Augustine of Hippo Quote
If a writer of prose knows enough about what he is writing about he may omit things that he knows and the reader, if the writer is writing truly enough, will have a feeling of those things as strongly...
There is no force in Earth or Heaven above,No, not even the damned of Hell can stop relentless Love. ---Kari, The Valkyrie, Chapter Sixteen,Valley of the Damned Epic Martial Poem/Allegory
Douglas M. Laurent
He was no god, just an artist; and when an artist is a man, he needs a woman to create like a god.
Not taking the Bible (or other texts based on 'revealed truths') literally leaves it up to the reader to cherry-pick elements for belief. There exists no guide for such cherry-picking, and zero religi...
It's terrible to have to fear that your powers will activate at any given moment. Especially when you draw close to people... and find that your only choice is to pull away. It's overwhelming when you...
I thought I saw how stories of this kind could steal past a certain inhibition which had paralysed much of my own religion in childhood. Why did one find it so hard to feel as one was told one ought t...
This philistinism of interpretation is more rife in literature than in any other art. For decades now, literary critics have understood it to be their task to translate the elements of the poem or pla...
According to his contemporary, Jerome, Augustine "established anew the ancient Faith". In his youth he was drawn to the eclectic Manichaean faith, and later to the Hellenistic philosophy of Neoplatonism. After his conversion to Christianity and baptism in 386, Augustine developed his own approach to philosophy and theology, accommodating a variety of methods and perspectives. Believing the grace of Christ was indispensable to human freedom, he helped formulate the doctrine of original sin and made significant contributions to the development of just war theory. When the Western Roman Empire began to disintegrate, Augustine imagined the Church as a spiritual City of God, distinct from the material Earthly City. The segment of the Church that adhered to the concept of the Trinity as defined by the Council of Nicaea and the Council of Constantinople closely identified with Augustine's On the Trinity.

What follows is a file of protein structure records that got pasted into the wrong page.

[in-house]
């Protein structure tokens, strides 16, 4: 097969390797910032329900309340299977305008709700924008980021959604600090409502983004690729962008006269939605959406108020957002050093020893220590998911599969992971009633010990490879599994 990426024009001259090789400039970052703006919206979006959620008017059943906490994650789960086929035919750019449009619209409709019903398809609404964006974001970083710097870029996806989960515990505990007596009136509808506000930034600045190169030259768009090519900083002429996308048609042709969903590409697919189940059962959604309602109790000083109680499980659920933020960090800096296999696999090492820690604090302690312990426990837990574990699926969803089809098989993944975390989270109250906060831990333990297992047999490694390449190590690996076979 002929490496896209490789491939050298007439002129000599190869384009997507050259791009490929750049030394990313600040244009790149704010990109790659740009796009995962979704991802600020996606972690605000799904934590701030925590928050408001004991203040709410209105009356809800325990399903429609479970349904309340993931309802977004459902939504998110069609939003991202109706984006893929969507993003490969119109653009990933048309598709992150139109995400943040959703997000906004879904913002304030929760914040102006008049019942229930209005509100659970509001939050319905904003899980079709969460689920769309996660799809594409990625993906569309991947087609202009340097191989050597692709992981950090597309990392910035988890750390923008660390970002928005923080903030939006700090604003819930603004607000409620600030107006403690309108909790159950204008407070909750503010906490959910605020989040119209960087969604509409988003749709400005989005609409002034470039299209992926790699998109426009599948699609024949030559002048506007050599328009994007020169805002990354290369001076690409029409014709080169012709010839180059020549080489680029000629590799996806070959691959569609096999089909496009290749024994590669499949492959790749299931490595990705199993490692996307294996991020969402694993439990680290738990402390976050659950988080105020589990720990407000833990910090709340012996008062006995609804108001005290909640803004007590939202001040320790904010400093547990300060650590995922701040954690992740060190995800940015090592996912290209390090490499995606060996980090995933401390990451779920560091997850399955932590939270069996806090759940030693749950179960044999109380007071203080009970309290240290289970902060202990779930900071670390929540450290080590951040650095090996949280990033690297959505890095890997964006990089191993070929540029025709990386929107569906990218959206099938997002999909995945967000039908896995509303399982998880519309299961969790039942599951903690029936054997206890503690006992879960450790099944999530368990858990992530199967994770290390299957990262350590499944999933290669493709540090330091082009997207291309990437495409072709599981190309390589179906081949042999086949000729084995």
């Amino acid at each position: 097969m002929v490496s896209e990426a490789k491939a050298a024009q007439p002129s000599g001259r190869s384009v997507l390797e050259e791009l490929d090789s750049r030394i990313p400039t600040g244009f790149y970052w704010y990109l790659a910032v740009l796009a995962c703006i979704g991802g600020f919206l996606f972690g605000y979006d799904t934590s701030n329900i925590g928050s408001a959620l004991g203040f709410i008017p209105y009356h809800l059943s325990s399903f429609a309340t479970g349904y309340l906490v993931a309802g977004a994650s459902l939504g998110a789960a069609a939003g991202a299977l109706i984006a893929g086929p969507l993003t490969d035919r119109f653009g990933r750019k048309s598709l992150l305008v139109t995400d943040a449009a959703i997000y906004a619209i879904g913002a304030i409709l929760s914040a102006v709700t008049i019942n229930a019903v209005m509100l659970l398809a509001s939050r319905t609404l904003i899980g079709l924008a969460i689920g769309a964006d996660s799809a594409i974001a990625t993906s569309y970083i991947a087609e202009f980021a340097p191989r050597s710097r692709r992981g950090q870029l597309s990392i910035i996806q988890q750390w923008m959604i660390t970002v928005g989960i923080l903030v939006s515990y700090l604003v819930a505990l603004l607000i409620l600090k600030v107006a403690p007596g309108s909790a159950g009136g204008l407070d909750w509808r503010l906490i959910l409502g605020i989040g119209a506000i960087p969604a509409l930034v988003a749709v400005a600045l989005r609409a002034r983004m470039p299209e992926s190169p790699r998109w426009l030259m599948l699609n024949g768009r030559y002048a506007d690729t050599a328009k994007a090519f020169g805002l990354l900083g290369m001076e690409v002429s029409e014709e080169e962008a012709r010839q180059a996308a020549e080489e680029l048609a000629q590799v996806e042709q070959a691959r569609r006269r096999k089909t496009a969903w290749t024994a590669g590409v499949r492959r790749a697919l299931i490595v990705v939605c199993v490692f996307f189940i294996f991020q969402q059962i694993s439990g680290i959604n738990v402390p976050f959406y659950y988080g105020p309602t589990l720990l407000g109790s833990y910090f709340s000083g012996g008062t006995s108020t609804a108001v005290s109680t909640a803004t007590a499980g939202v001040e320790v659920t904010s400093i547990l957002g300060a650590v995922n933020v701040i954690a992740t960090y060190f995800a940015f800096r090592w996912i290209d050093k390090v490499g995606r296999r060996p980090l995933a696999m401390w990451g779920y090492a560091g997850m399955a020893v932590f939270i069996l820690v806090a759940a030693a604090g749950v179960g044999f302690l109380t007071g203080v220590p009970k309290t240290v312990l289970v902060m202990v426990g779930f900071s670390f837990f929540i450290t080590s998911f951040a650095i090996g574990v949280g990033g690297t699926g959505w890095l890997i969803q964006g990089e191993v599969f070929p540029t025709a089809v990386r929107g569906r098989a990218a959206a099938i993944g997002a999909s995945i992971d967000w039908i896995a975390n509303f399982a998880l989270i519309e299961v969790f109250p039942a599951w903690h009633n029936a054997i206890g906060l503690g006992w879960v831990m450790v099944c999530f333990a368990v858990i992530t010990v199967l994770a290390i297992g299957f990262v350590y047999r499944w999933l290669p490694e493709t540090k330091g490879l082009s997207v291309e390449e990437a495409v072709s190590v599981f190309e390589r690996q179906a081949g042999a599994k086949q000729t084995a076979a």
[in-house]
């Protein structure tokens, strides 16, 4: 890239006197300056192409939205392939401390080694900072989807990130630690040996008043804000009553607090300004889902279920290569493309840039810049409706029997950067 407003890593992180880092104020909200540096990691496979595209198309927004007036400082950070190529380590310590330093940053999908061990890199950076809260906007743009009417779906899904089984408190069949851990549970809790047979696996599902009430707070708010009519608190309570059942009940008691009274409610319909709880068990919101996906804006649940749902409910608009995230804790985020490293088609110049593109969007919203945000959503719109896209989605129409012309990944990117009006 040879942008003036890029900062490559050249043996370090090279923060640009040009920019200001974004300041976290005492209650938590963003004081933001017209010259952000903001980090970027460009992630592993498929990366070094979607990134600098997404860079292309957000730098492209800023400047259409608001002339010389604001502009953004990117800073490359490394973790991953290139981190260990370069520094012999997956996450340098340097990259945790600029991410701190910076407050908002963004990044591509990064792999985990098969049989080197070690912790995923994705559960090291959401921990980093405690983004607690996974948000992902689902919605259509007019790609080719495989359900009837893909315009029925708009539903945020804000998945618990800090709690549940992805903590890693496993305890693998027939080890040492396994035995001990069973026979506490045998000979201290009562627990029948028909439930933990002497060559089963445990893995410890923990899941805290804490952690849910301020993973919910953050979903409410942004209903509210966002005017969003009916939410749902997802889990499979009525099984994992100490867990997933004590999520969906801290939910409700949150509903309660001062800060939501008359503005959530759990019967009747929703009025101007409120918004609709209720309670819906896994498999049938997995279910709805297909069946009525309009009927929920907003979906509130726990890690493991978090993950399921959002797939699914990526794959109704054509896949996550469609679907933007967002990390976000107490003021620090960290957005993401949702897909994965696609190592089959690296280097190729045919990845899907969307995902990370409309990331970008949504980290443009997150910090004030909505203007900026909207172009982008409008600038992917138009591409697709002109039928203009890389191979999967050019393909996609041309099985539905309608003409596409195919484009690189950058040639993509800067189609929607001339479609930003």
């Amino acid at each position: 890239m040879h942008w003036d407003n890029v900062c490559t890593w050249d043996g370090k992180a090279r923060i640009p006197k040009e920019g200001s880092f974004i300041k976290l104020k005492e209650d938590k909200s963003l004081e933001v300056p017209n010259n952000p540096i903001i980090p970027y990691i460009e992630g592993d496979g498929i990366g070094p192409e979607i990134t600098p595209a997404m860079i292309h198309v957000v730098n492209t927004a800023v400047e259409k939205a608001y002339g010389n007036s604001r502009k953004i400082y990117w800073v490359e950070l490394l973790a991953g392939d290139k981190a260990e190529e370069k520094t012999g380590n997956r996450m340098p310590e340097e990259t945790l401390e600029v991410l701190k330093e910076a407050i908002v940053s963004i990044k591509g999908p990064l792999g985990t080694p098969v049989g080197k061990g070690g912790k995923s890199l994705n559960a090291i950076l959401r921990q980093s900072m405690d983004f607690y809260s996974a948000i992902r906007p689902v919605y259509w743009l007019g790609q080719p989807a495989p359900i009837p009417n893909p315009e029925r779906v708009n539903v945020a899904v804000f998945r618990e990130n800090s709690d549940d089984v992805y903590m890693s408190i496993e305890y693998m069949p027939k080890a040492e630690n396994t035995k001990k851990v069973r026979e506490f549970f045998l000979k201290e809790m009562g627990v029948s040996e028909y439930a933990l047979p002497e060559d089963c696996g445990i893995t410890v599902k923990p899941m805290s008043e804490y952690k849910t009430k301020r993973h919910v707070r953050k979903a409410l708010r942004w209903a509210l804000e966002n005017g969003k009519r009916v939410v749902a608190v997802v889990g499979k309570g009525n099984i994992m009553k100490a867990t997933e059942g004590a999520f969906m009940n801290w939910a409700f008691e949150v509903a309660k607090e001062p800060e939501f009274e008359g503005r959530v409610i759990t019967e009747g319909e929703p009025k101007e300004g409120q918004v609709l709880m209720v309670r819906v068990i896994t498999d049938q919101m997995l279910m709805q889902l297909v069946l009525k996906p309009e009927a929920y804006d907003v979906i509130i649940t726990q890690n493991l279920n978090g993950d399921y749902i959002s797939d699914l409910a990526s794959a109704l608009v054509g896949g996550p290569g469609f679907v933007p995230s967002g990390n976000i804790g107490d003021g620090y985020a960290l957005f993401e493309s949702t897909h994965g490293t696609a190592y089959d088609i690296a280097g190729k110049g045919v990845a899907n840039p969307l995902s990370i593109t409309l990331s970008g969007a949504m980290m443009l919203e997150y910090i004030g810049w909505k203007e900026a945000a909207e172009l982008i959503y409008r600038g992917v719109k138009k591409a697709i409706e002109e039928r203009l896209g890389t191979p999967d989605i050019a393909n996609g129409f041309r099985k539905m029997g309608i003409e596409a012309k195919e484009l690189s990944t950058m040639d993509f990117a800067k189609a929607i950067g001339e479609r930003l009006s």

Augustine is recognized as a saint in the Catholic Church, the Eastern Orthodox Church, and the Anglican Communion. He is also a preeminent Catholic Doctor of the Church and the patron of the Augustinians. His memorial is celebrated on 28 August, the day of his death. Augustine is the patron saint of brewers, printers, theologians, and a number of cities and dioceses. His thoughts profoundly influenced the medieval worldview. Many Protestants, especially Calvinists and Lutherans, consider him one of the theological fathers of the Protestant Reformation due to his teachings on salvation and divine grace. Protestant Reformers generally, and Martin Luther in particular, held Augustine in preeminence among early Church Fathers. From 1505 to 1521, Luther was a member of the Order of the Augustinian Eremites.
In the East, his teachings are more disputed, and were notably attacked by John Romanides, but other theologians and figures of the Eastern Orthodox Church have shown significant approbation of his writings, chiefly Georges Florovsky. The most controversial doctrine associated with him, the filioque, was rejected by the Eastern Orthodox Church. Other disputed teachings include his views on original sin, the doctrine of grace, and predestination. Though considered to be mistaken on some points, he is still considered a saint and has influenced some Eastern Church Fathers, most notably Gregory Palamas. In the Greek and Russian Orthodox Churches, his feast day is celebrated on 15 June. The historian Diarmaid MacCulloch has written: "Augustine's impact on Western Christian thought can hardly be overstated; only his beloved example, Paul of Tarsus, has been more influential, and Westerners have generally seen Paul through Augustine's eyes."